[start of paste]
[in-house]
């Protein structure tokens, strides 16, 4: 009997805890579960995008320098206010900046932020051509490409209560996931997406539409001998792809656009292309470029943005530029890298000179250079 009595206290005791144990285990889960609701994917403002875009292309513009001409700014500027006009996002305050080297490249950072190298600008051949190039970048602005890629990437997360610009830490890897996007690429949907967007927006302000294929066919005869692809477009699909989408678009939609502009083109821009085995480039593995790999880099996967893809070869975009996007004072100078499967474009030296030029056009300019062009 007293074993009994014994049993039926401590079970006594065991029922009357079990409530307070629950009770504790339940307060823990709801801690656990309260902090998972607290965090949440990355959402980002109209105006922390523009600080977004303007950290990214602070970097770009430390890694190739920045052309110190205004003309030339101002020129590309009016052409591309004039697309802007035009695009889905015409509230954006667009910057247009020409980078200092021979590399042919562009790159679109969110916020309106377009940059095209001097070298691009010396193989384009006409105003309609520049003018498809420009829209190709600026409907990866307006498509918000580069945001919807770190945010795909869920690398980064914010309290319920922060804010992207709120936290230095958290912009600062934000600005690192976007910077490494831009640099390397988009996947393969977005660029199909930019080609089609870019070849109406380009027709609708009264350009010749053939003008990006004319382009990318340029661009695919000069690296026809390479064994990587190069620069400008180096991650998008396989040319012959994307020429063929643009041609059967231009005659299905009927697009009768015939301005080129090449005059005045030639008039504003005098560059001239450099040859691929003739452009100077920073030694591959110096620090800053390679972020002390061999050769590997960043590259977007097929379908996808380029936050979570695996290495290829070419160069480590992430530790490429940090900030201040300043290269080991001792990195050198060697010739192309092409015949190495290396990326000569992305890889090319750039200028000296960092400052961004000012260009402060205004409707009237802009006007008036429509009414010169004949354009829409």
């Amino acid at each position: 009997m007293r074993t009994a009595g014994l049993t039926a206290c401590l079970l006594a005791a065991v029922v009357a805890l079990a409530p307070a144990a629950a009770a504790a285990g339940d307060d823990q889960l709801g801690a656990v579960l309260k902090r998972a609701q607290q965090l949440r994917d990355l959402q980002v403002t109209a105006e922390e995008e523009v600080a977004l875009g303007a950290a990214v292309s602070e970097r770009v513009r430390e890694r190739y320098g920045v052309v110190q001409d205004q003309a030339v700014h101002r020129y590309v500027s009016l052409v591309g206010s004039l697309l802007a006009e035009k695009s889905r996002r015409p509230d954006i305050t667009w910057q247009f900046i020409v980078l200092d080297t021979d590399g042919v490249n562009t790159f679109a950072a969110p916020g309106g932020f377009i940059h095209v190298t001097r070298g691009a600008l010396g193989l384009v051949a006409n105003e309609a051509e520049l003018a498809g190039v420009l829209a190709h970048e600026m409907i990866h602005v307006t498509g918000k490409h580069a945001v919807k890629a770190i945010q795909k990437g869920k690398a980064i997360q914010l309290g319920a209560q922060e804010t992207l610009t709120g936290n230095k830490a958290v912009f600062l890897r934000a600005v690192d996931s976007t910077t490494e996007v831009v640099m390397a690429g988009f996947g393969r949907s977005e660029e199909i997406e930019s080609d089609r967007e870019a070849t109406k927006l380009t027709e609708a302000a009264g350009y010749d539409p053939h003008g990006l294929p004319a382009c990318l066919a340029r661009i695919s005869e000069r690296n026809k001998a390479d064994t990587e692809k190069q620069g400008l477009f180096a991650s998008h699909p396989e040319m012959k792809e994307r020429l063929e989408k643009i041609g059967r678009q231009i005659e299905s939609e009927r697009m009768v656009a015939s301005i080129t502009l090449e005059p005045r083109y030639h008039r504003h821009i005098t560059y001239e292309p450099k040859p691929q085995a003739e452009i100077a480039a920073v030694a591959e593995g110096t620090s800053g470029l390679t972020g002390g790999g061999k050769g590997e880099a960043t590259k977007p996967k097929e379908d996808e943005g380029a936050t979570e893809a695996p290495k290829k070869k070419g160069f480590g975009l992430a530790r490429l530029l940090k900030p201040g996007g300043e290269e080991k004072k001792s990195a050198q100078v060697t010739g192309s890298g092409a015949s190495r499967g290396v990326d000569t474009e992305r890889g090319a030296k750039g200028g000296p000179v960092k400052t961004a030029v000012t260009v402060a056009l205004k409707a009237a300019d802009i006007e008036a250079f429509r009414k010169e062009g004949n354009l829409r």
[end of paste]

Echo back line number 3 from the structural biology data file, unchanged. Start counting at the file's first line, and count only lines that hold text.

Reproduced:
């Amino acid at each position: 009997m007293r074993t009994a009595g014994l049993t039926a206290c401590l079970l006594a005791a065991v029922v009357a805890l079990a409530p307070a144990a629950a009770a504790a285990g339940d307060d823990q889960l709801g801690a656990v579960l309260k902090r998972a609701q607290q965090l949440r994917d990355l959402q980002v403002t109209a105006e922390e995008e523009v600080a977004l875009g303007a950290a990214v292309s602070e970097r770009v513009r430390e890694r190739y320098g920045v052309v110190q001409d205004q003309a030339v700014h101002r020129y590309v500027s009016l052409v591309g206010s004039l697309l802007a006009e035009k695009s889905r996002r015409p509230d954006i305050t667009w910057q247009f900046i020409v980078l200092d080297t021979d590399g042919v490249n562009t790159f679109a950072a969110p916020g309106g932020f377009i940059h095209v190298t001097r070298g691009a600008l010396g193989l384009v051949a006409n105003e309609a051509e520049l003018a498809g190039v420009l829209a190709h970048e600026m409907i990866h602005v307006t498509g918000k490409h580069a945001v919807k890629a770190i945010q795909k990437g869920k690398a980064i997360q914010l309290g319920a209560q922060e804010t992207l610009t709120g936290n230095k830490a958290v912009f600062l890897r934000a600005v690192d996931s976007t910077t490494e996007v831009v640099m390397a690429g988009f996947g393969r949907s977005e660029e199909i997406e930019s080609d089609r967007e870019a070849t109406k927006l380009t027709e609708a302000a009264g350009y010749d539409p053939h003008g990006l294929p004319a382009c990318l066919a340029r661009i695919s005869e000069r690296n026809k001998a390479d064994t990587e692809k190069q620069g400008l477009f180096a991650s998008h699909p396989e040319m012959k792809e994307r020429l063929e989408k643009i041609g059967r678009q231009i005659e299905s939609e009927r697009m009768v656009a015939s301005i080129t502009l090449e005059p005045r083109y030639h008039r504003h821009i005098t560059y001239e292309p450099k040859p691929q085995a003739e452009i100077a480039a920073v030694a591959e593995g110096t620090s800053g470029l390679t972020g002390g790999g061999k050769g590997e880099a960043t590259k977007p996967k097929e379908d996808e943005g380029a936050t979570e893809a695996p290495k290829k070869k070419g160069f480590g975009l992430a530790r490429l530029l940090k900030p201040g996007g300043e290269e080991k004072k001792s990195a050198q100078v060697t010739g192309s890298g092409a015949s190495r499967g290396v990326d000569t474009e992305r890889g090319a030296k750039g200028g000296p000179v960092k400052t961004a030029v000012t260009v402060a056009l205004k409707a009237a300019d802009i006007e008036a250079f429509r009414k010169e062009g004949n354009l829409r």